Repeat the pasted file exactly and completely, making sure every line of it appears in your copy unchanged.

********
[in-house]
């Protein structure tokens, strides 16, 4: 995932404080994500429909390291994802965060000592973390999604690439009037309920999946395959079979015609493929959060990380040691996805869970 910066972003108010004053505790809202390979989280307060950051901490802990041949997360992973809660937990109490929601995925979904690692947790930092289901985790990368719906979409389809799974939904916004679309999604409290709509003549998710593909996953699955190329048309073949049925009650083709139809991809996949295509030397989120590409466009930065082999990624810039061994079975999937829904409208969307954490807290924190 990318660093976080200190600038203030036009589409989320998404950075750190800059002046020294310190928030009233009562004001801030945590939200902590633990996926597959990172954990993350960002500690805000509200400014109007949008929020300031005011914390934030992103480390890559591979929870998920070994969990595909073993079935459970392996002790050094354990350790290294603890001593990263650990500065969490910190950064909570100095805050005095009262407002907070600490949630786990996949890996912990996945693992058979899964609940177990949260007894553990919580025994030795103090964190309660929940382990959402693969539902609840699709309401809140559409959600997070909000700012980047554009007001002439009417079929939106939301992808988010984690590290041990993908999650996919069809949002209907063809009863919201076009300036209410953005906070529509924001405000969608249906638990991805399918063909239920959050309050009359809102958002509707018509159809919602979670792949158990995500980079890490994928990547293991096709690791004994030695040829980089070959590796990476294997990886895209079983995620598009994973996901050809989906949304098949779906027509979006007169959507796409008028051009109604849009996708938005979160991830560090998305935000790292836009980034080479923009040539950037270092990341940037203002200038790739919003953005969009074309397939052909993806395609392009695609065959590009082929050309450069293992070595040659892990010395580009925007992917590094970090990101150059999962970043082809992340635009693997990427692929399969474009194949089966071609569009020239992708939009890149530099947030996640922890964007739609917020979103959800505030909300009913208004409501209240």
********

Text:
[in-house]
């Protein structure tokens, strides 16, 4: 995932404080994500429909390291994802965060000592973390999604690439009037309920999946395959079979015609493929959060990380040691996805869970 910066972003108010004053505790809202390979989280307060950051901490802990041949997360992973809660937990109490929601995925979904690692947790930092289901985790990368719906979409389809799974939904916004679309999604409290709509003549998710593909996953699955190329048309073949049925009650083709139809991809996949295509030397989120590409466009930065082999990624810039061994079975999937829904409208969307954490807290924190 990318660093976080200190600038203030036009589409989320998404950075750190800059002046020294310190928030009233009562004001801030945590939200902590633990996926597959990172954990993350960002500690805000509200400014109007949008929020300031005011914390934030992103480390890559591979929870998920070994969990595909073993079935459970392996002790050094354990350790290294603890001593990263650990500065969490910190950064909570100095805050005095009262407002907070600490949630786990996949890996912990996945693992058979899964609940177990949260007894553990919580025994030795103090964190309660929940382990959402693969539902609840699709309401809140559409959600997070909000700012980047554009007001002439009417079929939106939301992808988010984690590290041990993908999650996919069809949002209907063809009863919201076009300036209410953005906070529509924001405000969608249906638990991805399918063909239920959050309050009359809102958002509707018509159809919602979670792949158990995500980079890490994928990547293991096709690791004994030695040829980089070959590796990476294997990886895209079983995620598009994973996901050809989906949304098949779906027509979006007169959507796409008028051009109604849009996708938005979160991830560090998305935000790292836009980034080479923009040539950037270092990341940037203002200038790739919003953005969009074309397939052909993806395609392009695609065959590009082929050309450069293992070595040659892990010395580009925007992917590094970090990101150059999962970043082809992340635009693997990427692929399969474009194949089966071609569009020239992708939009890149530099947030996640922890964007739609917020979103959800505030909300009913208004409501209240």